Covid-19 has challenged us to redesign multiple aspects of our life and this has inevitably led to wide-ranging impact across business in multiple different sectors. The retail industry has especially been disrupted as people seek convenience from the safety and comforts of their homes. As the volume of demand rises and newer entrants tax an already peaked supply chain, customers have little choice but to move away from brands they’re loyal to. Multiple sources claim e-commerce to have accelerated as businesses have packed 5-10 years of innovation in a few months. eMarketer predicts that this growth in e-commerce will slow down, and so developing loyalty and habit with newly acquired customers or staying relevant to existing customers is going to be key for e-commerce companies.
While the changes that companies have had to undergo in the recent past may seem extraordinary given the timeframe, a post-pandemic world does not mean a return to previous normalcy. E-commerce is now being asked to fill in for a lot more for the customer than it previously has. While E-commerce has previously been seen as advantaged for pricing competition, and wider assortments, it’s now also expected to provide better customer engagement and discovery experiences. Physical channels have previously enjoyed a moat here, with the success of e-commerce mostly coming from areas where these experiences weren’t crucial to the purchase experience. In having to adapt to Covid-19, customers have formed new habit patterns to satiate their needs and desires, and the winners in the next generation of e-commerce are going to where customers no longer feel any urge to go back to their previous forms of shopping.
AI can play a central role in providing the innovation and experimentation that fuels this next wave of experiences. Businesses that were running like well-oiled machines and carefully optimized to generate revenue in a competitive retail market are totally thrown off due to unpredictability and changing times. As we seek to build out newer experiences, the adoption of good design patterns can go a long way to help not just scale final solutions but also provide for rapid innovation and experimentation in this ever-evolving competitive landscape.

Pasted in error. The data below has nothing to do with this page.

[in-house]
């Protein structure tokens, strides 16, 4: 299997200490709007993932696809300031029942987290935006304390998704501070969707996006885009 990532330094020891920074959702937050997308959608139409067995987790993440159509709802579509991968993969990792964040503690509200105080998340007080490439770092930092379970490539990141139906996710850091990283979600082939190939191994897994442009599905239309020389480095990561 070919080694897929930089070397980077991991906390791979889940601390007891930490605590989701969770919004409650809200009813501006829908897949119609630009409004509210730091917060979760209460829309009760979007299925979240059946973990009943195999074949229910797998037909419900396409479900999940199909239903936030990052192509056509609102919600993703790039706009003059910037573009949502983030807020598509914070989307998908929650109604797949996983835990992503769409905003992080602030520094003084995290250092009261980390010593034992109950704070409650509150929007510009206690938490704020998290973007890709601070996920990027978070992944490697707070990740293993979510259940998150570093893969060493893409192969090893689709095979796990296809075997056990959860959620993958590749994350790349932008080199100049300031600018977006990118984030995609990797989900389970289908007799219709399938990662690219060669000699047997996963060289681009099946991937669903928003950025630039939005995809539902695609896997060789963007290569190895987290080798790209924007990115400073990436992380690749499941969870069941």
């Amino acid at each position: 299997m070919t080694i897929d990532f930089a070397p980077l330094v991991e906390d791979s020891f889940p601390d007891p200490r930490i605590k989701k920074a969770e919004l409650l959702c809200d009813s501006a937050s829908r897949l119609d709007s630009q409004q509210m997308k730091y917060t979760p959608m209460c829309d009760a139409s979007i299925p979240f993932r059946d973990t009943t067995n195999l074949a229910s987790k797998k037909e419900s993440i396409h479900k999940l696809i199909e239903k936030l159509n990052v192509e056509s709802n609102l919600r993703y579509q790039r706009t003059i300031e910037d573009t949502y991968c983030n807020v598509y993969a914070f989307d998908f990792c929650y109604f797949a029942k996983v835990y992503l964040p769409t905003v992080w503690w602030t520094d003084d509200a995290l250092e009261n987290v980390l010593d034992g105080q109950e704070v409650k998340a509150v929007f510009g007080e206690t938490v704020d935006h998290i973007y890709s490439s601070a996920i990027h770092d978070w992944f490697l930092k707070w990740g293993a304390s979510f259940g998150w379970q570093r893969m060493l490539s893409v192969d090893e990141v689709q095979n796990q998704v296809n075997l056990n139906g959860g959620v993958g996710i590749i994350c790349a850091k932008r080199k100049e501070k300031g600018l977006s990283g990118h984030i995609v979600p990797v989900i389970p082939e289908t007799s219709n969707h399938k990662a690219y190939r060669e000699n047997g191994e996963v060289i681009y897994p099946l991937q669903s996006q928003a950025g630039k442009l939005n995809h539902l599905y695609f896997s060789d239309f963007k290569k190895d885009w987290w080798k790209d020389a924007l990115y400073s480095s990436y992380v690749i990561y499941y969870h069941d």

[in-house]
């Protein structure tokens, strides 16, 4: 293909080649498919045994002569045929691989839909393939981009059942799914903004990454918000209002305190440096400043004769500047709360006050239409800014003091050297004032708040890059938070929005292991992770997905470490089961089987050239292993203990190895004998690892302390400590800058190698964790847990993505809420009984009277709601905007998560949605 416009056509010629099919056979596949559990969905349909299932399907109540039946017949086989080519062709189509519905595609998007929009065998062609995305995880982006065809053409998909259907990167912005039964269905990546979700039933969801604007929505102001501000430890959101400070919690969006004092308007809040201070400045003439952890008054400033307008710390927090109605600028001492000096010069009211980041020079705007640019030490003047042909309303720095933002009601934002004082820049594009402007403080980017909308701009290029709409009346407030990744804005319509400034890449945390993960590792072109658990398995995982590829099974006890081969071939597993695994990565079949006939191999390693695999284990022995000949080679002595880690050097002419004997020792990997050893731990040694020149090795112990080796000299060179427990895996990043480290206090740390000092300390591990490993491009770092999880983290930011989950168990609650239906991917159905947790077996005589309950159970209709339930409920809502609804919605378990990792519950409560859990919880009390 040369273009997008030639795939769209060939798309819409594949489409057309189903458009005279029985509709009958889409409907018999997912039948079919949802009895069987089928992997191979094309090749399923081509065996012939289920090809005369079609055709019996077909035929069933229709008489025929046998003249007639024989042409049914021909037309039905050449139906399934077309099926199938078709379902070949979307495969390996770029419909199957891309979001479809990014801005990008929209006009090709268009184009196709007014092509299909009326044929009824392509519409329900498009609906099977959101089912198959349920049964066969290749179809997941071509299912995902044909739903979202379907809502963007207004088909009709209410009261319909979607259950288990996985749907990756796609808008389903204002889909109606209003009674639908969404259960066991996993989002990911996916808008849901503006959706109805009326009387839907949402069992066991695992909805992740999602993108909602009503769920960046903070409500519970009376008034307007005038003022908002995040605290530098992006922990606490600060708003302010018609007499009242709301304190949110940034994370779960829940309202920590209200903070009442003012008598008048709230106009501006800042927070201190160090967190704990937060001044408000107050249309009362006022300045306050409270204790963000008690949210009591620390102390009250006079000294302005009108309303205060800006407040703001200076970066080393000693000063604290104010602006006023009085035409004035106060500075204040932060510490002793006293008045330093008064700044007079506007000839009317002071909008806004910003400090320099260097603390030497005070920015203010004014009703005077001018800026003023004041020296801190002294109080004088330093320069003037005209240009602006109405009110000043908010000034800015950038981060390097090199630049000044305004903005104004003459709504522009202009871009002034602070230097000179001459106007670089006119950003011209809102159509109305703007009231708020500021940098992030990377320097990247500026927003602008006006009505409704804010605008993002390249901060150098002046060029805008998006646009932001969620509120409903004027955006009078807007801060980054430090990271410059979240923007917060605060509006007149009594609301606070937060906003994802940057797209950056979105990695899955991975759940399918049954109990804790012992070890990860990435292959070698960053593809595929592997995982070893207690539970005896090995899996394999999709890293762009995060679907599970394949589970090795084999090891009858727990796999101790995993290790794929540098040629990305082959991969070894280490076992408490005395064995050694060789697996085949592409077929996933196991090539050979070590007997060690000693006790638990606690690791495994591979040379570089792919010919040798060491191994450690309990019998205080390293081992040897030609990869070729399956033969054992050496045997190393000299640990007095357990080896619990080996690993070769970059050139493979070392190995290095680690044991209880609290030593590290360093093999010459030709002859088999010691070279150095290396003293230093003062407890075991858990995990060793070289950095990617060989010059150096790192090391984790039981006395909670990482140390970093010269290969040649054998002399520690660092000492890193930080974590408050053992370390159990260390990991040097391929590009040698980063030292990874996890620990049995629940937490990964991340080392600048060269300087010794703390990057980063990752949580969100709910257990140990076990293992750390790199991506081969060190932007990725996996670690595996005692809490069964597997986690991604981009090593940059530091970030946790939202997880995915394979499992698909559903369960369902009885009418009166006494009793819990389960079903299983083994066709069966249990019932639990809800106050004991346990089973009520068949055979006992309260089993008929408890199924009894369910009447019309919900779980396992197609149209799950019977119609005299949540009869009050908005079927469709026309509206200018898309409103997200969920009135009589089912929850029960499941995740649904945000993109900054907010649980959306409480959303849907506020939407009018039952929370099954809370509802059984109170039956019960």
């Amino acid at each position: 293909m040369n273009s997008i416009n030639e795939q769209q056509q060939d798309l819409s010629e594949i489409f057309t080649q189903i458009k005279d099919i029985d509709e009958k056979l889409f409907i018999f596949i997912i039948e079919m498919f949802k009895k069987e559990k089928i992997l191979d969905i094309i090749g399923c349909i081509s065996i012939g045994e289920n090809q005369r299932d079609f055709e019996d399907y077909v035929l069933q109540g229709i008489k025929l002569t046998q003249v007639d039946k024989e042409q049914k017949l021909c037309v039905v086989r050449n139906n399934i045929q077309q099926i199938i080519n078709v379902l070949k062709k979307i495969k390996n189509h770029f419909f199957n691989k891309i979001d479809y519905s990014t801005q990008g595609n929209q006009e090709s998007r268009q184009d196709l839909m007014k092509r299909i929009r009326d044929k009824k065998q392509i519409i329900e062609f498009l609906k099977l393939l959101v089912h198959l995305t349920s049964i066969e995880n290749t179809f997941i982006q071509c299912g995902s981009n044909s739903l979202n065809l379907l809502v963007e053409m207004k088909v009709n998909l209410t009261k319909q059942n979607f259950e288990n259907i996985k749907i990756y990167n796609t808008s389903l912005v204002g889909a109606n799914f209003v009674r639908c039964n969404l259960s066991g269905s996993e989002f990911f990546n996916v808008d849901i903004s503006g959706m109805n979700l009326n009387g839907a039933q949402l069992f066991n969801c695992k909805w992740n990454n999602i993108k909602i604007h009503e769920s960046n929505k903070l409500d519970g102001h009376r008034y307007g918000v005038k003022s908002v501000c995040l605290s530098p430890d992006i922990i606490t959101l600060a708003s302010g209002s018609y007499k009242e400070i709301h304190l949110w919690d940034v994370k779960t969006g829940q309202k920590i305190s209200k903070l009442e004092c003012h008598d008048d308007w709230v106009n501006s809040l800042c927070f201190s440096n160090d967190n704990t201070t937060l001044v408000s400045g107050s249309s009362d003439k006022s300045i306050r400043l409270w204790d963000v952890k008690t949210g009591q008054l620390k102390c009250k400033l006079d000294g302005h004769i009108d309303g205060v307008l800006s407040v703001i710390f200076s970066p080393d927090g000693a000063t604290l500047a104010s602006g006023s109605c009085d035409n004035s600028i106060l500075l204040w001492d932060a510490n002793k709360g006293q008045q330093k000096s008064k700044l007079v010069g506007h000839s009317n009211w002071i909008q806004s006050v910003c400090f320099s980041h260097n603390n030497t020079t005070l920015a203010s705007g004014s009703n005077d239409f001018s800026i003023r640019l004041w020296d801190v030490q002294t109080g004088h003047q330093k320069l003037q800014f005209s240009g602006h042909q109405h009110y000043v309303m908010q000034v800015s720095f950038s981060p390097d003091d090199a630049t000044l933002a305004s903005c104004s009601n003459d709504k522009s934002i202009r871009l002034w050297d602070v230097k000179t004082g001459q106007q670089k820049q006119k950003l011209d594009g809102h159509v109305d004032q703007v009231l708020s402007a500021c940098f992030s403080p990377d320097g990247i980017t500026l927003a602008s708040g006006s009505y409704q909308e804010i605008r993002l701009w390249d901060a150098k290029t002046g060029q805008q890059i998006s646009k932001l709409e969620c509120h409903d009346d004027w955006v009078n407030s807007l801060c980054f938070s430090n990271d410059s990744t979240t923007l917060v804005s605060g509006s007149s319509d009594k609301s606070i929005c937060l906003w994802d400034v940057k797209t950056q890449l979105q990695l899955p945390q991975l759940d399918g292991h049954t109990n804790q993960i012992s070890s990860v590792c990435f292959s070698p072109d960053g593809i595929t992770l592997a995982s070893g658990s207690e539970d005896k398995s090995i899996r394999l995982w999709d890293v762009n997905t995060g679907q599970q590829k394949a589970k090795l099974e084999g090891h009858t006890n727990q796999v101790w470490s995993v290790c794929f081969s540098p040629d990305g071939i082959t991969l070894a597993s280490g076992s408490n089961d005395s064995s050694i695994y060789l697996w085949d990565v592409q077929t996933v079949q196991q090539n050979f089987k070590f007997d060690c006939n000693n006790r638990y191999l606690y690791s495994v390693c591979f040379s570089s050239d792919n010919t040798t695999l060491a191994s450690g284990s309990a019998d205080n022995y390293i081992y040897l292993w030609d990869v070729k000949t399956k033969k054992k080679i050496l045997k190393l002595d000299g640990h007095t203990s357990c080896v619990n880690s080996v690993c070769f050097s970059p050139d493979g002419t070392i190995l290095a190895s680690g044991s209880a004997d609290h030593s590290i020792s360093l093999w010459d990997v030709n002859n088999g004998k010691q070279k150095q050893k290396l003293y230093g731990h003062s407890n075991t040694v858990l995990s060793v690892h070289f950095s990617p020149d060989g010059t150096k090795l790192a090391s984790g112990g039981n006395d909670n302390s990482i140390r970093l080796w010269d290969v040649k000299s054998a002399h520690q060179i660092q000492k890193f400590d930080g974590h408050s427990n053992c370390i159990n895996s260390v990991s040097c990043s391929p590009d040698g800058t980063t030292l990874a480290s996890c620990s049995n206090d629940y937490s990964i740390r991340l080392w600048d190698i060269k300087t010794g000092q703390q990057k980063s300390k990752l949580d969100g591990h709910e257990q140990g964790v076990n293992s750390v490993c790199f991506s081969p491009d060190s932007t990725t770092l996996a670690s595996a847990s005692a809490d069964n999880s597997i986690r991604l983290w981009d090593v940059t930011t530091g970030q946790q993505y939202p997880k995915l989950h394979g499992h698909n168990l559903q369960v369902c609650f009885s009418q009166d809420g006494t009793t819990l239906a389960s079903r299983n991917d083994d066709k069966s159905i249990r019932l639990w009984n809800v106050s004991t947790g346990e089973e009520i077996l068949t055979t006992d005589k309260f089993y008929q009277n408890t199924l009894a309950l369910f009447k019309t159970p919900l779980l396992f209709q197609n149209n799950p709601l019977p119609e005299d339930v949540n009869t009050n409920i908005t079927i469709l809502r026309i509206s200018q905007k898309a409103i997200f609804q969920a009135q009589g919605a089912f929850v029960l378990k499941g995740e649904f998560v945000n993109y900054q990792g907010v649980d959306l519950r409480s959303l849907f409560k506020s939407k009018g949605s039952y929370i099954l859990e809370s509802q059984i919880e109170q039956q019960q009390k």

Good architecture patterns help us create invariants in a changing landscape, including retail. As the field of AI has matured, we are beginning to see some widely adopted architectural patterns. However, these patterns still need to work well inside of your particular ecosystem and be well suited to the challenges that are specific to you, from a system as well as a business standpoint. In order to create architecture patterns that stand the test of time through shifting business priorities, they need to carefully consider multiple aspects of the ML lifecycle from the inception of ideas to production deployment. The constraints that provide ease of testing new ideas for models are quite different from those that constitute a robust and frictionless production deployment of ML solutions; the model that a scientist carefully fine tunes needs to be deployed and monitored with the same care, while operating under many different constraints in a production environment. Likewise, the ability to measure online and offline performance consistently and effectively, and to be able to account for and mitigate biases are crucial.
While the concerns to be mindful of in an ML solution are varied, and lack of attention to even one aspect could lead to an under-optimized solution, accounting for all concerns of a healthy ML ecosystem independently for each product can be cost-prohibitive. Feature stores like Feast or HSFS can help bridge the gap between feature parity challenges between training and production in a real-time context. Likewise, hyperparameter search algorithms baked into the compute infrastructure like Katib can help with applying the latest innovation in hyperparameter tuning in a model agnostic fashion. This translates to better performance algorithms at lower costs in a model agnostic fashion. Building AI solutions with good architectural patterns that stand the test of time, and allow for different business optimizations to cope with the changing competitive landscape is thus imperative to helping our businesses keep up with the pace of change.
Editor’s note: Nishan is a speaker for ODSC East 2021. Check out his talk to learn more about the future of retail, “Architectural Patterns in Machine Learning to Generate Sustainable Business Value,” there!
As the Vice President of Algorithms for Overstock.com, Inc, Nishan Subedi is responsible for leading algorithmic products and research across Overstock. Partnering with different business units across customer, marketing, sourcing, and operations functions as well as other technology arms, Nishan strives to apply data science-driven innovative practices to business problems. We are hiring!